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PostPosted: Mon Jan 01, 2018 12:04 am 
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I found an easy way to romanize Japanese hiragana&katakana (convert them to Latin letters) in NES games: just edit the CHR-ROM and replace each kana with the letters representing its sound. Probably someone has discovered this before?

How I chose to represent kana in Latin alphabet:

  • lowercase letters = hiragana
  • uppercase letters = katakana
  • bold uppercase letters = Latin (e.g. "HP") and digits
  • subscript ya/yu/yo = small ya/yu/yo
  • caron diacritic (like "v"; "voiced" in International Phonetic Alphabet) = dakuten
  • ring diacritic ("voiceless" in International Phonetic Alphabet) = handakuten (I could've probably chosen a better symbol)
  • IPA symbol for glottal stop (like "?" without dot) = sokuon (small tsu)

(Note: I don't actually speak Japanese.)

Edit: trying to change the subject line


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File comment: romanized Dragon Quest
dragonquest-shots.png
dragonquest-shots.png [ 9.05 KiB | Viewed 557 times ]
File comment: unedited Dragon Quest
dragonquest-orig.png
dragonquest-orig.png [ 5.58 KiB | Viewed 557 times ]
File comment: part of Dragon Quest's CHR-ROM before and after the romanization
dragonquest-chr.png
dragonquest-chr.png [ 1.43 KiB | Viewed 557 times ]
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PostPosted: Mon Jan 01, 2018 6:40 am 
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Yes, that is a common (?) starting point in translating a game for people who are slow kana readers. Or just a good idea for making your own Japanese games more legible to yourself through ROM hacks.

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PostPosted: Tue Jan 02, 2018 7:46 am 
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Probably shouldn't mess with the dakutens.

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PostPosted: Fri Jan 05, 2018 9:39 am 
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Sorry to disapoint, but this is almost entierely useless, because learning kana is indeed relatively easy, on the other hand learning japanaese isn't. So if your goal is to understand some words in a japanese game, learning kana and some japanese words will do the trick, no need to edit the CHR-ROM. On the other hand, having romanized japanese is just as incomprehensible as having genuine japanese on screen, so purpose-less.

Also there's the problem with dakuten and handakuten, which affects the sound but are placed above the text typically.


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PostPosted: Fri Jan 05, 2018 11:31 am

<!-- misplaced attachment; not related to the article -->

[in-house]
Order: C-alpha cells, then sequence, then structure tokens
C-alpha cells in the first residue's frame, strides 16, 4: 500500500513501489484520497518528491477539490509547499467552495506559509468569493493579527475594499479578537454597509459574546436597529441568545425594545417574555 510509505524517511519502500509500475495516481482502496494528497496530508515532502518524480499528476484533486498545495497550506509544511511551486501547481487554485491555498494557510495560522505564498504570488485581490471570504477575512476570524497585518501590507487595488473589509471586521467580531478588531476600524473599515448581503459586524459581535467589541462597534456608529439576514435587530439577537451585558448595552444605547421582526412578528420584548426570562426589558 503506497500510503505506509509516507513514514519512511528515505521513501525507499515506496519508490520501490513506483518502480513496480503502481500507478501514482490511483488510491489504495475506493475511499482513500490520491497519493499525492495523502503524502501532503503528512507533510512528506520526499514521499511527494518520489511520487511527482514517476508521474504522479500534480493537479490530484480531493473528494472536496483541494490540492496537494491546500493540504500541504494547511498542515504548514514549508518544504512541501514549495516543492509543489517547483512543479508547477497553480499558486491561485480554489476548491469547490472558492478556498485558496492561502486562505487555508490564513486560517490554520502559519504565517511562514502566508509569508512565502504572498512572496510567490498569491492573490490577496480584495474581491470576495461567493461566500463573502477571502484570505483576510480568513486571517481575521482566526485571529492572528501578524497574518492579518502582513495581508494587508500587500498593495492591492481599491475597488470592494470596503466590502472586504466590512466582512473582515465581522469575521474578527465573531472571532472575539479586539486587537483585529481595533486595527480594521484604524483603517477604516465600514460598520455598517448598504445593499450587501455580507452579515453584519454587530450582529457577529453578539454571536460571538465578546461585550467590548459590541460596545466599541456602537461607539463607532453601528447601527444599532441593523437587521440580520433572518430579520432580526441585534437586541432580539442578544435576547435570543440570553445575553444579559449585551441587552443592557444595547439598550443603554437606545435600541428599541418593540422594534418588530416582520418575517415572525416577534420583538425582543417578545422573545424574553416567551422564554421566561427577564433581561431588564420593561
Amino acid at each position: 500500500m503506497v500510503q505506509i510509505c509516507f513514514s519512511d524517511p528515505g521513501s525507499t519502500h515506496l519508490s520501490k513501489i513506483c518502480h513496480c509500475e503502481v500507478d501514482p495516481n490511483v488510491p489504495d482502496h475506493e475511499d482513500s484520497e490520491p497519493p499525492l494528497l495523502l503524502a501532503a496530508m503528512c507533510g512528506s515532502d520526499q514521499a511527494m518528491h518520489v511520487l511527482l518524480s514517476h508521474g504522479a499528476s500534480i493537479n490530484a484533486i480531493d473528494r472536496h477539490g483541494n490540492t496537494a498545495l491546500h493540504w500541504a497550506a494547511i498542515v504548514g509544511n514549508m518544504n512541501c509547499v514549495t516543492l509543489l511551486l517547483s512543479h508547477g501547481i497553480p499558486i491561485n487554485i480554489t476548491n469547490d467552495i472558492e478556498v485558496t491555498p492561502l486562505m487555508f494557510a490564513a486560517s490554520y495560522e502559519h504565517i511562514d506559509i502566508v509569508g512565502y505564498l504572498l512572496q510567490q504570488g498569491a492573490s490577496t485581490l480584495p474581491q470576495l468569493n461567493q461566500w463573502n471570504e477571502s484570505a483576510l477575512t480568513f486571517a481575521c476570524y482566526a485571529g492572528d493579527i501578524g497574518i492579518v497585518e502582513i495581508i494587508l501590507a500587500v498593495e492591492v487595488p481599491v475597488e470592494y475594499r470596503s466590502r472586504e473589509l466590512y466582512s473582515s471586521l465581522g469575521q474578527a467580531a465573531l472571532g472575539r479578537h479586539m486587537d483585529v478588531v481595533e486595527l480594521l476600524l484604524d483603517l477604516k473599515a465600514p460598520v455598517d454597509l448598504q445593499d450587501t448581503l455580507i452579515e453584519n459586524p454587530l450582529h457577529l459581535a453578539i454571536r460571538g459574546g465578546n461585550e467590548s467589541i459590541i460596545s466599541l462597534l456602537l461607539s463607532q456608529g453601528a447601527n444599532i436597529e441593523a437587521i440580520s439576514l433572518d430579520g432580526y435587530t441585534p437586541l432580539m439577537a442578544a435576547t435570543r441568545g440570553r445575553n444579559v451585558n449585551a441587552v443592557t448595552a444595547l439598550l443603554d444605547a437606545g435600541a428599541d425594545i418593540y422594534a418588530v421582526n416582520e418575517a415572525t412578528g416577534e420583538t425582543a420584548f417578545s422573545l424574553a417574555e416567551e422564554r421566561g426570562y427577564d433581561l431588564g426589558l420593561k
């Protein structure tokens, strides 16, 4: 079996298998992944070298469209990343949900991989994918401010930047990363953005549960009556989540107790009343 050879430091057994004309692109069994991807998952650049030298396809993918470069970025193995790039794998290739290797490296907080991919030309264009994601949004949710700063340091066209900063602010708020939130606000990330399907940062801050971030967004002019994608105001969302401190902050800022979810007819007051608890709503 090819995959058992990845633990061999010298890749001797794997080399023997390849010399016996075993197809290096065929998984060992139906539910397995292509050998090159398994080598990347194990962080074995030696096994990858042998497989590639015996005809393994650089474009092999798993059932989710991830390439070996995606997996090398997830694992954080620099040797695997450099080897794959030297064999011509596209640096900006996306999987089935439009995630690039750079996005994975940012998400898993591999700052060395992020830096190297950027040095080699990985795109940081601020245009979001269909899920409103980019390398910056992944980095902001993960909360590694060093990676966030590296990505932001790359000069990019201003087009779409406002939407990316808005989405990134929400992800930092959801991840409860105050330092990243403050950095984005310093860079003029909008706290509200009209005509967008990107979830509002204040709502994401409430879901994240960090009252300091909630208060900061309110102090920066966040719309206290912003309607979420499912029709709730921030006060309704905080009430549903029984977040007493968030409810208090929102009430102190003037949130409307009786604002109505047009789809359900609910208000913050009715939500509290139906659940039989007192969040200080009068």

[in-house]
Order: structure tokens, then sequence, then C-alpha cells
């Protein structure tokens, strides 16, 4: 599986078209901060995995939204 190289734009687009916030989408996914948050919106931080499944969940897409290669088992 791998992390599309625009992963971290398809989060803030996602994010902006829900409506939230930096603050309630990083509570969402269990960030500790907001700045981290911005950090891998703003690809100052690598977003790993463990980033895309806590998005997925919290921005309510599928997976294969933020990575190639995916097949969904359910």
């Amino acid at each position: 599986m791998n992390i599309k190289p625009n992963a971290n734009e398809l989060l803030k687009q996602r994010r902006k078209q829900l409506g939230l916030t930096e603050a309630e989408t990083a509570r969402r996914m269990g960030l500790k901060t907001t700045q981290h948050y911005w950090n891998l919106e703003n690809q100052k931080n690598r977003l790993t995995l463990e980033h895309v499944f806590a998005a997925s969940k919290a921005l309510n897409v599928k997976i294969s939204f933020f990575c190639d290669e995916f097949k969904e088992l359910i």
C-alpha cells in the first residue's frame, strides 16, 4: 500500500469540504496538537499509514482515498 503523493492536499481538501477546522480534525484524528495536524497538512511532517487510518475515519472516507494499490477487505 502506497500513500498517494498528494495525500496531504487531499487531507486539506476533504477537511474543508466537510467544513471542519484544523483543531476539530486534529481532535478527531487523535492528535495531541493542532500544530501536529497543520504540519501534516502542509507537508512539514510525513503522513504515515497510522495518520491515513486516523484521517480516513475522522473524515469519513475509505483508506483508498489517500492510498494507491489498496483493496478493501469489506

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^^^


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PostPosted: Fri Jan 05, 2018 11:34 am 
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It might make it easier for some people to google things, but...yeah. I can read Japanese (somewhat) and find this almost totally unreadable.


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PostPosted: Fri Jan 05, 2018 12:06 pm 
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Bregalad wrote:
Sorry to disapoint, but this is almost entierely useless, because learning kana is indeed relatively easy, on the other hand learning japanaese isn't. So if your goal is to understand some words in a japanese game, learning kana and some japanese words will do the trick, no need to edit the CHR-ROM. On the other hand, having romanized japanese is just as incomprehensible as having genuine japanese on screen, so purpose-less.
I agree (although having romanized Japanese is even more incomprehensible I think; actual Japanese text will still be more readable) (I don't know Japanese so well either)

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PostPosted: Wed Jan 17, 2018 4:25 pm 
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As Chris Covell said it might be a way if you are a slow kana reader, but in most cases it's better to practice kana until you can read it at a decent speed. If you are a translator you should definitely be at the level that you can at least read kana at a normal speed before translating a game. If you are studying Japanese or even just kana you should do away with romaji as quickly as possible (after learning it which is very easy).

Also there are no romanization system that translates 100% losslessly from kana, and there are many things that must be manually changed, so this would have a limited use.


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PostPosted: Wed Jan 17, 2018 6:30 pm 
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Even kana isn't lossless, as it discards which syllable has the accent.